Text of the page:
‘Heartbreak’ as pony dies in arms of girl

The pony lying in the field Picture: Chloe Harrison
The pony lying in the field Picture: Chloe Harrison

LETTER OF THE DAY: Hope I don’t end up in an ‘uncaring’ care home

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A woman has spoken out after spending two hours comforting an injured young pony while it clung to life in a Havant field.

Chloe Harrison was travelling home to Leigh Park from work when she spotted the stricken animal near the road.

After going home to get changed, she returned to the scene to look after the horse until it died in her arms.

The 18-year-old said: ‘When I drove by I could see it wasn’t moving. It looked like it was struggling.

‘There was lots of mud around it and it had been kicking its legs.

‘I just kept stroking it and comforting it. You do feel useless though and think you can’t do anything.’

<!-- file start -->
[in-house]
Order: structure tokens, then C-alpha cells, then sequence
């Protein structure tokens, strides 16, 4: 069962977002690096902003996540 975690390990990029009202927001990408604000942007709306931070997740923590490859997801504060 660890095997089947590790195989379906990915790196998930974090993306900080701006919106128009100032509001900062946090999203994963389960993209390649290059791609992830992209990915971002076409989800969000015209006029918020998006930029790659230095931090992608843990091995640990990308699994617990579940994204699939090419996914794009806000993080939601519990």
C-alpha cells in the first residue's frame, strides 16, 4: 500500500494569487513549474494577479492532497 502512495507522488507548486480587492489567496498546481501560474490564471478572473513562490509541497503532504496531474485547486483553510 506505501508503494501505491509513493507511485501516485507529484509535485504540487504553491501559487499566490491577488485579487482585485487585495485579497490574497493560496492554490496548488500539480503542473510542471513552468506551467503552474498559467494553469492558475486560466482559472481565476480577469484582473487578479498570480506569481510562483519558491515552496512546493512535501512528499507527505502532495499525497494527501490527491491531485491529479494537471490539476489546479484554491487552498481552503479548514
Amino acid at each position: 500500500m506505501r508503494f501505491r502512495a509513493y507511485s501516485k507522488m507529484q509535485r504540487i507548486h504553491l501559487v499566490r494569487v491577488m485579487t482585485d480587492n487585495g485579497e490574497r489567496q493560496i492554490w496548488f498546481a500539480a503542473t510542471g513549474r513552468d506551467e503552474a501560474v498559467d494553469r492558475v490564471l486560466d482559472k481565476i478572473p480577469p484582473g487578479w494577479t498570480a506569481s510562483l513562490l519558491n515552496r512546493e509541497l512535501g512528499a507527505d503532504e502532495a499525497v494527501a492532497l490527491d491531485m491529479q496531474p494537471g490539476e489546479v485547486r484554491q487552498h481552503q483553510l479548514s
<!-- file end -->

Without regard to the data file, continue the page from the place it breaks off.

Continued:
A RSPCA inspector, who arrived at the field near College Road shortly after Chloe last Thursday, told her the pony was suffering from ringworm. he vet and police arrived about two hours later, but the pony died before they could help,

Chloe, who works for a gas engineering company in Portchester, said: ‘You can’t quite explain what state it was in. It was heartbreaking.

‘We kept thinking it was gone but then it would start to move again.

‘It was disgusting how long he had to wait. It could have been put out of its misery earlier.’

Chloe, a regular horse rider, said it was likely the pony would have been a 13.2 cob – only between one and two years old.

An RSPCA spokeswoman confirmed it was contacted at about 3pm after concerns from members of the public about the horse.

She said: ‘On arrival our inspector found the horse was unable to stand and spasming and passing green water.

‘A vet was contacted but sadly the horse died at around 5.35pm before the vet had arrived.’

The horse was not microchipped so the charity have been unable to trace the owner.

The spokeswoman added: ‘People should be reminded that it is their legal responsibility to provide proper care for their animals, including when they are sick and in need of veterinary treatment.’